Knitting at camp.
Summit of MacLaren.
Jake collecting Wild Onion and Oxyria digyna to add to the soup!
Summit of Mt. Bolton, with the pass-we-never-went-to below (Fording River).
We are finally on the Official Great Divide Trail! The trail is 95 km, stretching from North Fork Pass to Fording River Pass. The idea for the Great Divide Trail was first proposed by the Girl Guides of Canada in the 1960’s. It was constructed in the 1970’s by volunteers, with the hope that the trail would eventually stretch from Waterton to beyond Jasper. However, the dream sadly died. While the Great Divide Trail had provincial support, it never received support from Parks Canada. So the route was never completed and the trail never finished. Now, the 95 km is little more than a faint game trail, going over ridges and along crests. Nevertheless, from time to time volunteers do trail work and keep the dream alive. Hopefully one day, Parks Canada will recognise the Great Divide Trail, and it will be signed/built from Waterton to Jasper and beyond. Liam and Jake would like to thank the awesome volunteers that have maintained the trail over the years!
Interestingly the GDT goes along logging cuts. The logging companies “generously” used the GDT as a boundary.
Thank you MEC!
An old GDT sign. This sign pretty much sums up the GDT – old, faded, but still there.
Following the GDT along the edge of the mountains. Fantastic!
Entering the Beehive Natural Area.
Going up Beehive Mountain.
Summit of Beehive Mountain.
“I don’t believe we’re in the parks anymore, Toto”…
Still on the Summit of Beehive…No wonder it took us 3 months to get to Waterton! Yikes!
Camping below Beehive.
It got a tad muddy in sections…
Going up Tornado Shoulder. We had no idea where the fires were…we just hoped the road ahead wasn’t burning!
Summit of Mt. Tornado.
Descending Mt. Tornado.
Some trash left by ATV’ers. At least they got the “ocean-wise” seafood.
Making bread and gluten free tea biscuits (Damn you flashylabels! They tasted almost like sand!)
The Seven Sisters and Crowsnest Mountain.
Messing around in the town – Coleman. This picture was taken before we silently slipped into a TV coma in our cheap motel room. We watched re-runs on the food network. It. Was. AWESOME!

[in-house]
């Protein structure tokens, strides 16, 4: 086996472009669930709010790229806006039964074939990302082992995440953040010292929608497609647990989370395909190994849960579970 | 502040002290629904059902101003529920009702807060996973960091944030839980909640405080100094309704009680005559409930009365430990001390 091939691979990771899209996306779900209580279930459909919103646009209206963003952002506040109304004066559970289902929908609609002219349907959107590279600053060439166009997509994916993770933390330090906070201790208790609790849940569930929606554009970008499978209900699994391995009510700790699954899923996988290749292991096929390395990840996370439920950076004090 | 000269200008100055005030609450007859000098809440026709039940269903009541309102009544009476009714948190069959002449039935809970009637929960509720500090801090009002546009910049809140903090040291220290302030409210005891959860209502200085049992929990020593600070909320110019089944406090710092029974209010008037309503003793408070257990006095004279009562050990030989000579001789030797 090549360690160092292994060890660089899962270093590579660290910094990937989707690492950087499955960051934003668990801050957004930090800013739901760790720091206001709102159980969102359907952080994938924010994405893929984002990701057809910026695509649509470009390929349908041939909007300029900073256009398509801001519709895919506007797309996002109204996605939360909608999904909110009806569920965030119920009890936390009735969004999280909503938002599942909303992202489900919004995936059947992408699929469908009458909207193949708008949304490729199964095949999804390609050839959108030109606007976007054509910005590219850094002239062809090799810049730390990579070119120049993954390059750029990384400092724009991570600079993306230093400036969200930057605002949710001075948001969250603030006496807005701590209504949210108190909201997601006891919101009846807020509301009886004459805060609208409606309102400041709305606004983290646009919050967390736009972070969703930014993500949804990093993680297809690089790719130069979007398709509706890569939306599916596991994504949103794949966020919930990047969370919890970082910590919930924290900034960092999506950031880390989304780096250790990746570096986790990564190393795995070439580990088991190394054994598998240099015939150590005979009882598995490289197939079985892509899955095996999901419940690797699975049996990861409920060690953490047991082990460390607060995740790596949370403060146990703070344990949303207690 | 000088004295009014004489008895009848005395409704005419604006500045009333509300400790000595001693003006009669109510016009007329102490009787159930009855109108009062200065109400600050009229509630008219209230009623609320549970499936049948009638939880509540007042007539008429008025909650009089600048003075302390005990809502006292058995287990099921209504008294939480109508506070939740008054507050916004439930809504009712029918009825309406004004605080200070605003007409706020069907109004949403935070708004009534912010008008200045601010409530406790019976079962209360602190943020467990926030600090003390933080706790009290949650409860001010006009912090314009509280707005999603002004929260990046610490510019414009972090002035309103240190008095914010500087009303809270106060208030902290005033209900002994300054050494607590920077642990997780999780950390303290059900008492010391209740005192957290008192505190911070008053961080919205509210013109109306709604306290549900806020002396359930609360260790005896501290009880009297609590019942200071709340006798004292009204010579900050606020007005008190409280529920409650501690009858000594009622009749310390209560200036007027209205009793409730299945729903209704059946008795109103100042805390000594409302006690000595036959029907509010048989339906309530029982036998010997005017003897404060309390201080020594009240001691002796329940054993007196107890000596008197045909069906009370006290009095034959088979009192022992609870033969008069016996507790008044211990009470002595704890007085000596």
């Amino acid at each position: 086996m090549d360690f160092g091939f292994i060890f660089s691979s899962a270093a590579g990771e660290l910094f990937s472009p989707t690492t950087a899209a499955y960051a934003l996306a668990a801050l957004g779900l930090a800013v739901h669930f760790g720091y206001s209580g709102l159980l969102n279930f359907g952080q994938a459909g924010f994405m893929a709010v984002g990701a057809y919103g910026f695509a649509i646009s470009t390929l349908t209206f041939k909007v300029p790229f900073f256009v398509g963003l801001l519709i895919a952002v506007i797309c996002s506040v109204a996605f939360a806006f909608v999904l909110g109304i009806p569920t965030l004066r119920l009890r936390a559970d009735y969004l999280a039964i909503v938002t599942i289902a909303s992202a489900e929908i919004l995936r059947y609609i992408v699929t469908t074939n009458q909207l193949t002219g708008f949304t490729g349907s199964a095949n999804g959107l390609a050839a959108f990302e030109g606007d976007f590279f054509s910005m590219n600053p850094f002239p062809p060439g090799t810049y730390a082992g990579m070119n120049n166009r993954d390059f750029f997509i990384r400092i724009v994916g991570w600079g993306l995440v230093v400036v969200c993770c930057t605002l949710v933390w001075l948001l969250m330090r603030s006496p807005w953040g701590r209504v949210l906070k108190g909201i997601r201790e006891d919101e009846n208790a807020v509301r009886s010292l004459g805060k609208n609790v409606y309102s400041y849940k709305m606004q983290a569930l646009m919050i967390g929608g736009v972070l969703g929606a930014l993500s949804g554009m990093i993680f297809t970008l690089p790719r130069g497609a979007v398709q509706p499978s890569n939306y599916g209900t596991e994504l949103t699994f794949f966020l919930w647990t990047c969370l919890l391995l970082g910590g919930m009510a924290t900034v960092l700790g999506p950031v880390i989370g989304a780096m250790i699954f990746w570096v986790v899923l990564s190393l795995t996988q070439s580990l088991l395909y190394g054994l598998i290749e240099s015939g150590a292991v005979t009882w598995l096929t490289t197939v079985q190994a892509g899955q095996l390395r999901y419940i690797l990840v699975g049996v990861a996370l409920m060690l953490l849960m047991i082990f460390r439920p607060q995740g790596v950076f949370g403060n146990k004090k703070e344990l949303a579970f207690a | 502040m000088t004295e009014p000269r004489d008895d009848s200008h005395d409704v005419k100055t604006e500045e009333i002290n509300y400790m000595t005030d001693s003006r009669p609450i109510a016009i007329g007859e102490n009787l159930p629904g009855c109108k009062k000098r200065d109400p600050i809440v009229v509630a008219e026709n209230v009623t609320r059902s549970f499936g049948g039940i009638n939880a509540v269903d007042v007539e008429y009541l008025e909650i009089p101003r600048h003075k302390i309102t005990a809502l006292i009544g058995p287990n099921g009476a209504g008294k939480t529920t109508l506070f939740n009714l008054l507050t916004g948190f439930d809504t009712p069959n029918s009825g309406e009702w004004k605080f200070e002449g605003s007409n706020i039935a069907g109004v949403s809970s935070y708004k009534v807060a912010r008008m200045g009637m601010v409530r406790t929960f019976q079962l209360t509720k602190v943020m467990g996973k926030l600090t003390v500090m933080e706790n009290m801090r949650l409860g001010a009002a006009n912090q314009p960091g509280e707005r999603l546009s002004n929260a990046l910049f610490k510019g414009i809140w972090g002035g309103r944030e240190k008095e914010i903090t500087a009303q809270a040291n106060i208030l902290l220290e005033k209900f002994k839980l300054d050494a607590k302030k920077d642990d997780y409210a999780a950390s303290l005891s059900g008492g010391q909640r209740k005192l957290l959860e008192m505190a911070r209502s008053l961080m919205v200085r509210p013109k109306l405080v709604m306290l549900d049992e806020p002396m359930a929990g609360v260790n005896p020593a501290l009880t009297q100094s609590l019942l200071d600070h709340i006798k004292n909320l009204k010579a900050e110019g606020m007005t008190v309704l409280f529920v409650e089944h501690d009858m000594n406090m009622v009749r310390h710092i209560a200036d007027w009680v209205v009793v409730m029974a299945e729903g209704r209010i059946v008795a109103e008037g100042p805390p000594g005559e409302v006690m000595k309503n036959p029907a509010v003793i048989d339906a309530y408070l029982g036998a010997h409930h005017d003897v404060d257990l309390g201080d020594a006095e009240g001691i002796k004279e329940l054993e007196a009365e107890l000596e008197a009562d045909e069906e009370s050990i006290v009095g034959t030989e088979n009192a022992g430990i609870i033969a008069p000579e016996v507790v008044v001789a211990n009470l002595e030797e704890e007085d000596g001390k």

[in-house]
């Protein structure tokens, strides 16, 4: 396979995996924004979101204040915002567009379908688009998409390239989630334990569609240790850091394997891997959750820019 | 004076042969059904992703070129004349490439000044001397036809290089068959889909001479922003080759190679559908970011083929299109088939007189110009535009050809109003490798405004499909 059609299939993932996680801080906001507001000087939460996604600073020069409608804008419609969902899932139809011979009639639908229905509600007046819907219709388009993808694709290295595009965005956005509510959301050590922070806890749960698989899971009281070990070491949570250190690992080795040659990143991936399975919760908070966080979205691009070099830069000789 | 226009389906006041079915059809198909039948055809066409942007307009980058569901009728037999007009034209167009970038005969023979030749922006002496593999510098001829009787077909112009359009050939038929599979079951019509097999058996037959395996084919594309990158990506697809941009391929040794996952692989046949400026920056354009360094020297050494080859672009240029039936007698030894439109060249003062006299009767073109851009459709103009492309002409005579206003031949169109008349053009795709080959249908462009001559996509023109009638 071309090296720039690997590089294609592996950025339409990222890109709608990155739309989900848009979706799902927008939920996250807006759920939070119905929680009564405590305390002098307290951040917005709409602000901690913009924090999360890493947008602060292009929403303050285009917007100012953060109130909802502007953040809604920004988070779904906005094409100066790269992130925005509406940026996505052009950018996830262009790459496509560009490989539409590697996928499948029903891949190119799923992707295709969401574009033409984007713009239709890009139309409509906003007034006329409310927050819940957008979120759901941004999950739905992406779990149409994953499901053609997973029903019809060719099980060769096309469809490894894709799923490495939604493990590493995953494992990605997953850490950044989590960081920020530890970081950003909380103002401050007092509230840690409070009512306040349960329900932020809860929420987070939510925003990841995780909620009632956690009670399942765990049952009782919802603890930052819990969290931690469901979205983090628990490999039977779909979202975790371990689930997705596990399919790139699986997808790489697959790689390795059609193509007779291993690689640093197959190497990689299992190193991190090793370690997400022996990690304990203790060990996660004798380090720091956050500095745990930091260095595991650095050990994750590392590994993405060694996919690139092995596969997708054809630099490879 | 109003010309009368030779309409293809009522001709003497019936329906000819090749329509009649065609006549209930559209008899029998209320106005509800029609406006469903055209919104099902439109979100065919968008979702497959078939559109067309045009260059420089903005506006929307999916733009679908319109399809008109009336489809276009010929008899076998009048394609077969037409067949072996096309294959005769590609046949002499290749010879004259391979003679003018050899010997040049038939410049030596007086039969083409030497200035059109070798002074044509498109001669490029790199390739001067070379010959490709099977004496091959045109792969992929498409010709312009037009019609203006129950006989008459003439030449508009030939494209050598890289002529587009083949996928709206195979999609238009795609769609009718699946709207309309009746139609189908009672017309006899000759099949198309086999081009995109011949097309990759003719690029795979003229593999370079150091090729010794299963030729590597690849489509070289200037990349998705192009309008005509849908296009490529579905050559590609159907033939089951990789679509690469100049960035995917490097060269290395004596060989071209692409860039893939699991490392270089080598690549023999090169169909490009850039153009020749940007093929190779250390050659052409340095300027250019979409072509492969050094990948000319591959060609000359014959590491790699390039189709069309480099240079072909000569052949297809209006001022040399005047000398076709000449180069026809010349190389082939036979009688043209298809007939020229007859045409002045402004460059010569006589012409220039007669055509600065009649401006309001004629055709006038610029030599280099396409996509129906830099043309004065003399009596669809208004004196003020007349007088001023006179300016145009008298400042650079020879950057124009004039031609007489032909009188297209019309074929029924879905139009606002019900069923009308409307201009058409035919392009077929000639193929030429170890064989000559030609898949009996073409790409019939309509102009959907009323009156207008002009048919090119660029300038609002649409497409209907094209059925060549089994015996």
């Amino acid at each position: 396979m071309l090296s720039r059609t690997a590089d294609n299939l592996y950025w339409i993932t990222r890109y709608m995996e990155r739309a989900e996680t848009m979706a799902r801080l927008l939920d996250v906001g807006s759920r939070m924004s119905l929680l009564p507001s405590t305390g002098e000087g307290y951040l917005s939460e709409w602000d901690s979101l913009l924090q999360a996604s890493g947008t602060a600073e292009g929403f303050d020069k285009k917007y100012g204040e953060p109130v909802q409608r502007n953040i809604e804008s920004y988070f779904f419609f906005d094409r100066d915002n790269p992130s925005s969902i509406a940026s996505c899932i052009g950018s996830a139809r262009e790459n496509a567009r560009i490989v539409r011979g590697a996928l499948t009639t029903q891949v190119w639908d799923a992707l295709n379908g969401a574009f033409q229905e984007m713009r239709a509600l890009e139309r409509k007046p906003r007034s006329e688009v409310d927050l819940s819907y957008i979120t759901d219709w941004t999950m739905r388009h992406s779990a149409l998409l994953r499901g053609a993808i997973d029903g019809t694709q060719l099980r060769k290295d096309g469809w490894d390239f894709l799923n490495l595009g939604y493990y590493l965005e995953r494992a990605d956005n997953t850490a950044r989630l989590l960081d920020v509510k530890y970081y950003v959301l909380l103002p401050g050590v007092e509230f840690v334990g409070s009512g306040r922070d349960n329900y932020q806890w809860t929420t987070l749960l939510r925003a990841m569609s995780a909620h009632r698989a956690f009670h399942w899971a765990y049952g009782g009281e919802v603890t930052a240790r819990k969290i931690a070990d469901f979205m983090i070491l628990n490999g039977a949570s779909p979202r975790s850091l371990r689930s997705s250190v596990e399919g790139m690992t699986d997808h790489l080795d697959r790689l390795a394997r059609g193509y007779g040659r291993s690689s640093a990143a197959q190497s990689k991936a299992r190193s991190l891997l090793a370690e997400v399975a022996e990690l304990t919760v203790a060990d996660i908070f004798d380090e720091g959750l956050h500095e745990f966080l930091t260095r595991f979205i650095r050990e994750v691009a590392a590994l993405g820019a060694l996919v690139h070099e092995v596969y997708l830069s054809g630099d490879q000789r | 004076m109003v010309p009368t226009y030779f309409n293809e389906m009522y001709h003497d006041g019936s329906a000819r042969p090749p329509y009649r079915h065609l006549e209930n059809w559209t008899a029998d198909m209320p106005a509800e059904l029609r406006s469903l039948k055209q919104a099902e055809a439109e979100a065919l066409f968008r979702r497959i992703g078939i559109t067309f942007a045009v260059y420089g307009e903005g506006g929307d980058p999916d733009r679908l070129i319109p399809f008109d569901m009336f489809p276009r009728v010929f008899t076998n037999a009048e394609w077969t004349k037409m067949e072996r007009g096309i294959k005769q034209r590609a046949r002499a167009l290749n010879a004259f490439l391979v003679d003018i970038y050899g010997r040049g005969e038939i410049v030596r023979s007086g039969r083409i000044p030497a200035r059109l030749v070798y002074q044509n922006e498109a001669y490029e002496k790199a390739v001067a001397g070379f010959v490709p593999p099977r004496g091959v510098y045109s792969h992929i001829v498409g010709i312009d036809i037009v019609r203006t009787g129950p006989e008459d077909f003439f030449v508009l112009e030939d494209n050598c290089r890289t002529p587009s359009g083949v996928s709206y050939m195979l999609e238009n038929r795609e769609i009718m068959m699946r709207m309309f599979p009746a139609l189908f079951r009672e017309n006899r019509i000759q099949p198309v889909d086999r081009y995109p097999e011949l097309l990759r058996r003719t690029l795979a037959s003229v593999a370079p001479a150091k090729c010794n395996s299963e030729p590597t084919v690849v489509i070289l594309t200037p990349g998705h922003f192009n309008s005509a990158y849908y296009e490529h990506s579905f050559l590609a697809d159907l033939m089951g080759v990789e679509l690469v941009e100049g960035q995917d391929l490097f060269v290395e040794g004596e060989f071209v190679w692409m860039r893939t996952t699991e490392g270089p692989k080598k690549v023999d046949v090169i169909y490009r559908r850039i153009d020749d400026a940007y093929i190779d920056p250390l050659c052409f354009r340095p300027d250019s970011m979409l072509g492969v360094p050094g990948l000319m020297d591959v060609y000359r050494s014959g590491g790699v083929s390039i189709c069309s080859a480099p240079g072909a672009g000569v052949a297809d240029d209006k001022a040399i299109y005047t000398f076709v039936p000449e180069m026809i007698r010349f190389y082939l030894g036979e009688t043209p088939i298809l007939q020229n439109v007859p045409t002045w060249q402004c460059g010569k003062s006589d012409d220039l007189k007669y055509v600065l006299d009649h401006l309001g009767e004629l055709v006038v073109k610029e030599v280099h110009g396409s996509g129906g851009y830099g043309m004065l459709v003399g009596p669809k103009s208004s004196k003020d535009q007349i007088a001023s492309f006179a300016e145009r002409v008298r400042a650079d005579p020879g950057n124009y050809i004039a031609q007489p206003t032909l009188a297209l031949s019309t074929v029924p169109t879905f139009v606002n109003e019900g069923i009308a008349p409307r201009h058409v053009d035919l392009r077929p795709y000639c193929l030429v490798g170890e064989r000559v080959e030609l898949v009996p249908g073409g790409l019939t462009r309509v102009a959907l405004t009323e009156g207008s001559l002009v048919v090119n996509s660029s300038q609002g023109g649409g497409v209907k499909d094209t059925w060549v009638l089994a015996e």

The knitting products. Not bad, eh?
Walking along Willoughby Ridge. The area burnt in 2003. It was really neat and the first time this trip that we went through a burn. Since we were in Coleman during the weekend, the post office was closed. So we kept carrying the 14 maps all the way from Banff…What’s another 150 km?
Crossing the Castle River. Brrrrr!
Summit of Southforks Mountain.
A Mr. Liam with Castle Peak in the background.
Camping on Barnaby Ridge. Brilliant!
The route ahead along the ridge.
Bear Grass. Waterton is covered in it.
Summit of La Coulotte Peak.
And the summit of La Coulotte Ridge.
More Ridge Walking. We are heading towards the “castley” looking mountain on the left.
Summit of Font Mountain.
Approaching Waterton National Park. The storm in the picture outlines the park boundary. Great. Just Great…
Summit of Mt. Carthew. Liam went up here, while he waited for Jake. Even though Jake was right behind Liam, he got confused and went right, when he should have gone left. Thinking it would waste too much time looking at the map (Smart guy, eh?), Jake boldly pushed on, going the wrong way. It wasn’t until he ran into the Parks trail crew, he learned of his mistake. How embarrassing…(for him, Liam was having a grand ol’time).
Barbed Wire to collect bear hair samples. They are everywhere! We would be completely in the middle of no-where, following little more then a faint trail, when we would stumble across one of these.
Huzzah! Waterton!! And the USA border within sight!
Jake’s mom and a friend met us in Waterton. They brought some goodies!! 🙂 Even though Liam looks fat, he has actually lost almost 10 pounds…(its the beard and the backpack hunch).